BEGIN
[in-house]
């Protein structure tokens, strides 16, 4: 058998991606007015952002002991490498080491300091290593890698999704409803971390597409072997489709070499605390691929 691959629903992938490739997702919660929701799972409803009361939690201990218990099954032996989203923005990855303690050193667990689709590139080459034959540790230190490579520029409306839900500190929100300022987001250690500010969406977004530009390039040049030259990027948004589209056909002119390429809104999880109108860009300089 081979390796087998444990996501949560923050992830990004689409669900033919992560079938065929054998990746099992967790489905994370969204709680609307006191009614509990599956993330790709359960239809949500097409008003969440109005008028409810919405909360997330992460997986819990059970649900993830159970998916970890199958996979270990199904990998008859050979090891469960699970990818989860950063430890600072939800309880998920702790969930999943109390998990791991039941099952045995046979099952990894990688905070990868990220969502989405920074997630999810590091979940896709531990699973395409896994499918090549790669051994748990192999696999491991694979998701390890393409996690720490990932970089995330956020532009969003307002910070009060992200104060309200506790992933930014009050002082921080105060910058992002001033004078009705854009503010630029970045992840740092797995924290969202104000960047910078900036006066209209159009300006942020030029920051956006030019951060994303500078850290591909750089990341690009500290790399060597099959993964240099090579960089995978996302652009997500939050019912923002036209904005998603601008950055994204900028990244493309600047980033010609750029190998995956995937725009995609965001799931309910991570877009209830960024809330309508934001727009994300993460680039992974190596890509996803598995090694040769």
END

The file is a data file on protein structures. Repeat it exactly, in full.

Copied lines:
[in-house]
């Protein structure tokens, strides 16, 4: 058998991606007015952002002991490498080491300091290593890698999704409803971390597409072997489709070499605390691929 691959629903992938490739997702919660929701799972409803009361939690201990218990099954032996989203923005990855303690050193667990689709590139080459034959540790230190490579520029409306839900500190929100300022987001250690500010969406977004530009390039040049030259990027948004589209056909002119390429809104999880109108860009300089 081979390796087998444990996501949560923050992830990004689409669900033919992560079938065929054998990746099992967790489905994370969204709680609307006191009614509990599956993330790709359960239809949500097409008003969440109005008028409810919405909360997330992460997986819990059970649900993830159970998916970890199958996979270990199904990998008859050979090891469960699970990818989860950063430890600072939800309880998920702790969930999943109390998990791991039941099952045995046979099952990894990688905070990868990220969502989405920074997630999810590091979940896709531990699973395409896994499918090549790669051994748990192999696999491991694979998701390890393409996690720490990932970089995330956020532009969003307002910070009060992200104060309200506790992933930014009050002082921080105060910058992002001033004078009705854009503010630029970045992840740092797995924290969202104000960047910078900036006066209209159009300006942020030029920051956006030019951060994303500078850290591909750089990341690009500290790399060597099959993964240099090579960089995978996302652009997500939050019912923002036209904005998603601008950055994204900028990244493309600047980033010609750029190998995956995937725009995609965001799931309910991570877009209830960024809330309508934001727009994300993460680039992974190596890509996803598995090694040769």